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Volume 96, Issue 2


Staying the Nobel course

When the Swedish Academy announced the 2003 Nobel prizes,
Chicago added two more to its list.

IMAGE:  Coetzee and Lear head to their class on Plato’s Phaedrus
Photo by Lloyd DeGrane
Coetzee and Lear head to their class on Plato’s Phaedrus

What do a press-wary, South African author and an exuberant, Russian-born physicist have in common? Three things: Nobel prizes, the University of Chicago, and persistence. John Maxwell Coetzee, distinguished service professor in the Committee on Social Thought, won the 2003 Nobel Prize in Literature, while Alexei Abrikosov, distinguished physicist at the University-managed Argonne National Laboratory, shared the 2003 Nobel Prize in Physics (with Vitaly L. Ginzburg of the P. N. Lebedev Physical Institute in Moscow and Anthony J. Leggett of the University of Illinois, Urbana-Champaign) by doggedly pursuing avenues of intellectual inquiry.

Shortly after Coetzee learned of his award at 6 a.m. October 2, he wrote in a statement that the honor “came as a complete surprise—I was not even aware that the announcement was pending.” But Coetzee, who examines human cruelty and salvation in his books on apartheid, is no stranger to acclaim: he is the only author to receive Britain’s most prestigious literary award, the Booker Prize, twice—for Life and Times of Michael K in 1983 and Disgrace in 1999.

Educated at the University of Cape Town, the 63-year-old author earned two bachelor’s degrees with honors—in English and mathematics—and a master’s in English. He received his doctorate in English from the University of Texas, Austin. Coetzee, who has taught at Chicago every fall since 1996, spending the rest of the year as an honorary research fellow at Australia’s University of Adelaide, was “particularly happy” to be at Chicago when the award was announced. “The University of Chicago, and in particular the Committee on Social Thought,” he wrote, “has been my intellectual home for the past seven years.”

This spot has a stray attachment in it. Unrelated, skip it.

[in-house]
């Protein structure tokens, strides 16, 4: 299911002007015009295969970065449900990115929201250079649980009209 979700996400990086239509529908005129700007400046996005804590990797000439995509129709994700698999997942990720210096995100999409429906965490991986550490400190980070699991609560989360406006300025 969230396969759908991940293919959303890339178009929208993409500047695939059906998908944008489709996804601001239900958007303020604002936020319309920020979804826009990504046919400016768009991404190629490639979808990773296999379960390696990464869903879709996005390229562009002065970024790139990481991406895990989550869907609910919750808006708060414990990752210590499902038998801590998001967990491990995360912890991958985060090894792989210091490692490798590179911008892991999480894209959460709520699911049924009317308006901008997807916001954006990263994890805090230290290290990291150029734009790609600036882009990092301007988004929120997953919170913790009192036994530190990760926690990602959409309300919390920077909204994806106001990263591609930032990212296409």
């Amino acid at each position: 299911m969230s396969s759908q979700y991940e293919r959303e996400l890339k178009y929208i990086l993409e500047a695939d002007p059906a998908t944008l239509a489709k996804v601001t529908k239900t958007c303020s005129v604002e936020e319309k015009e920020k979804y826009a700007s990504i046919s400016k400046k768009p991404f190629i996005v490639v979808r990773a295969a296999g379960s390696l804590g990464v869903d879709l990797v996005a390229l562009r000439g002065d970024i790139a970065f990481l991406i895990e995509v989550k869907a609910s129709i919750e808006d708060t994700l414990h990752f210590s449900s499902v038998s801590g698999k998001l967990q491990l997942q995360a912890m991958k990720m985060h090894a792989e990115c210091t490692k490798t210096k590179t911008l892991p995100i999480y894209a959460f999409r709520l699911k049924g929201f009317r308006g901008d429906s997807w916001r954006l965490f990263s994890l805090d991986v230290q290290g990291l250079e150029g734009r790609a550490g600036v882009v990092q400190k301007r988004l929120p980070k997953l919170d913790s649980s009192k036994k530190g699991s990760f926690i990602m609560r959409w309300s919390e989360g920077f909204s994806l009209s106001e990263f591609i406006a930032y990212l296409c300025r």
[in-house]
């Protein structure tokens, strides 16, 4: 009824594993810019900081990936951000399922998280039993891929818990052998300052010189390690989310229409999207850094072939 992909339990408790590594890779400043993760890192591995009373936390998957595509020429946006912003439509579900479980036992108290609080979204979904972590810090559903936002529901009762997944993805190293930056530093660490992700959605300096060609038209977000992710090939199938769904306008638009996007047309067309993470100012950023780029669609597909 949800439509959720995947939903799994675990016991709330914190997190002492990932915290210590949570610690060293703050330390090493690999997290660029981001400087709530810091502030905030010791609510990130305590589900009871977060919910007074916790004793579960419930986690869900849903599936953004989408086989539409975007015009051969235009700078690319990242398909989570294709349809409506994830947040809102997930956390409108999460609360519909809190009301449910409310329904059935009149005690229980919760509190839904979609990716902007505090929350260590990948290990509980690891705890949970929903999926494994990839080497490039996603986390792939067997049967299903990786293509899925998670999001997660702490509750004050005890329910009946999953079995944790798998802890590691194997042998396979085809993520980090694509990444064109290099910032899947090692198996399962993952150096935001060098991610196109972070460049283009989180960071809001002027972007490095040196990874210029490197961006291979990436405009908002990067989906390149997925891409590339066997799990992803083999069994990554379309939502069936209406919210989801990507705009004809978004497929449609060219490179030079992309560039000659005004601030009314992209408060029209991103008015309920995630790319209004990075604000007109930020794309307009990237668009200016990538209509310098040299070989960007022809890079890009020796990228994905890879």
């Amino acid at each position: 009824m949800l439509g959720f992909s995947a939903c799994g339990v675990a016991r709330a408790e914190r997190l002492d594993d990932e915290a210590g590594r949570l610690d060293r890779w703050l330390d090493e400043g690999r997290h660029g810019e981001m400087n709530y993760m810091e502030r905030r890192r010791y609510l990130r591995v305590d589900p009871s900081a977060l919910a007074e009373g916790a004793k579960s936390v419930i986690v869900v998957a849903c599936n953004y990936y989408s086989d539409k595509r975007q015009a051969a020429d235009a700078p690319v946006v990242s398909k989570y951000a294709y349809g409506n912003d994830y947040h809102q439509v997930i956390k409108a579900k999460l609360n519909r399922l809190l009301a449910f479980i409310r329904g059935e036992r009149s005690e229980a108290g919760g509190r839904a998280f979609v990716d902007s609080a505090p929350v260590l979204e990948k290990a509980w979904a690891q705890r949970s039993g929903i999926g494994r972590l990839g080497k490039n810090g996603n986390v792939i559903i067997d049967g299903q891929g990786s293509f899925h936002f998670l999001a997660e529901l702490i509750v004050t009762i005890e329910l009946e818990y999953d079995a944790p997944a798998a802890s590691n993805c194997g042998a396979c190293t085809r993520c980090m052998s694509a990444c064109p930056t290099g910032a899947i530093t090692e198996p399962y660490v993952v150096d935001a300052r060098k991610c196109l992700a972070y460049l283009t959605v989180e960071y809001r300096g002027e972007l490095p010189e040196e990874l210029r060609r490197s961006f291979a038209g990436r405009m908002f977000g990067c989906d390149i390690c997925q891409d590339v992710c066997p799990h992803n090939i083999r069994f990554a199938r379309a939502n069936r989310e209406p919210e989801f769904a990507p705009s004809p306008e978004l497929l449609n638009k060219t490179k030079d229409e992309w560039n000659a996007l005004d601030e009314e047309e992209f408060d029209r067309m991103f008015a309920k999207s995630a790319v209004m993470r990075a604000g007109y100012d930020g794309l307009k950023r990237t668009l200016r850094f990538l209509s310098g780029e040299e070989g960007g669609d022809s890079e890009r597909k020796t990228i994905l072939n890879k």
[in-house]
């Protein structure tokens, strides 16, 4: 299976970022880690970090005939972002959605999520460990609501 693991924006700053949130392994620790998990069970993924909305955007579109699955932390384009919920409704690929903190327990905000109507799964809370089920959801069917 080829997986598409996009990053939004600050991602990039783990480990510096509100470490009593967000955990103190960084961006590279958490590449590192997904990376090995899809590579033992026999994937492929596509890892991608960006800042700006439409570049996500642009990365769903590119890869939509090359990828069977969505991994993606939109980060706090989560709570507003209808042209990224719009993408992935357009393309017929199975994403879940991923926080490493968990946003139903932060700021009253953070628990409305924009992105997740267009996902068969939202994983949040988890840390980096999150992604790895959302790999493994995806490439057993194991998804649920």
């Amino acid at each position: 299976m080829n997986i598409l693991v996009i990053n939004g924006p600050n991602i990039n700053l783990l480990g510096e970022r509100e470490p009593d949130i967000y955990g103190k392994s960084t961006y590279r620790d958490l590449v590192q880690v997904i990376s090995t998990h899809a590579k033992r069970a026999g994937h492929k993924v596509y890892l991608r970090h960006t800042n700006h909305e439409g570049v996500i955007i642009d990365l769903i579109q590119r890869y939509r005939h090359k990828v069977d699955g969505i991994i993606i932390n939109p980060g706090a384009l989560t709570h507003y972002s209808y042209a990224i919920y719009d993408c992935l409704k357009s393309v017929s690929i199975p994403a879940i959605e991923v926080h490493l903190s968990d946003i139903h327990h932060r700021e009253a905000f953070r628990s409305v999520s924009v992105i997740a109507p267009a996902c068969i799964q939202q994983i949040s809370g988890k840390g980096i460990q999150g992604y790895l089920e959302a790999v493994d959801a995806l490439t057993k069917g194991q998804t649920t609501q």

Although Coetzee is notoriously private, rarely giving interviews, “the idea put forward in the media that he is a ‘recluse’ is ridiculous,” says Jonathan Lear, the John U. Nef distinguished service professor in Social Thought, who has cotaught courses with Coetzee for four years. “What is true is that he shuns the superficiality and distortion of sound bites. In fact, intellectual conversation, true collegiality, and teaching are vitally important to him.”

IMAGE:  Abrikosov (inset) at his Reynolds Club press conference.
Photo by Dan Dry
Abrikosov at his Reynolds Club press conference.

Coetzee and Lear have taught courses on War and Peace, In Search of Lost Time, The Brothers Karamazov, and Phaedrus, Lear notes, asking questions such as: “What is it about a conversation that can change the structure of the soul? How is it that people are able to speak and reach beyond themselves? How does cruelty arise—and what, if anything, can defuse it?”

Praising Coetzee’s pursuit of similar questions in his own literature, the Swedish Academy called him “a scrupulous doubter, ruthless in his criticism of the cruel rationalism and cosmetic morality of Western civilization.”

While Coetzee was surprised by his Nobel, Abrikosov suspected that this might be his year when the Academy sent him a letter in May announcing his nomination. Although he had been nominated previously, “never before did I get such a letter,” Abrikosov said at an October 7 press conference at the Reynolds Club.

Abrikosov, who came to Argonne in 1991 after working at Moscow’s Kapitsa Institute for Physical Problems, and his cowinners were cited as pioneers in superconductivity, which examines the way certain materials lose resistance to electrical currents as the temperature approaches absolute zero (about -459 degrees F). Abrikosov built on cowinner Ginzburg’s 1950 equations describing type-I superconductor behavior. After studying those equations Abrikosov noticed that many superconductors, contrary to the going theory, did not in fact totally displace magnetic flow. In 1953 he explained how magnetic fields can penetrate type-II superconductors through tiny vortices, today called Abrikosov vortices.

His research was met with incredulity because most known superconductors were type-I and the prevailing theory seemed to aptly explain them. But many superconductors discovered in the 1960s were type II—the type now used in magnetic resonance imaging and that may be used in magnetically levitating trains—and since the 1980s Abrikosov’s work has increasingly influenced superconductivity research.

When his research was doubted, he said, “I put it in a drawer. But I did not put it in the wastepaper basket because I believed in it.”—Annie Wipplinger, AB’02


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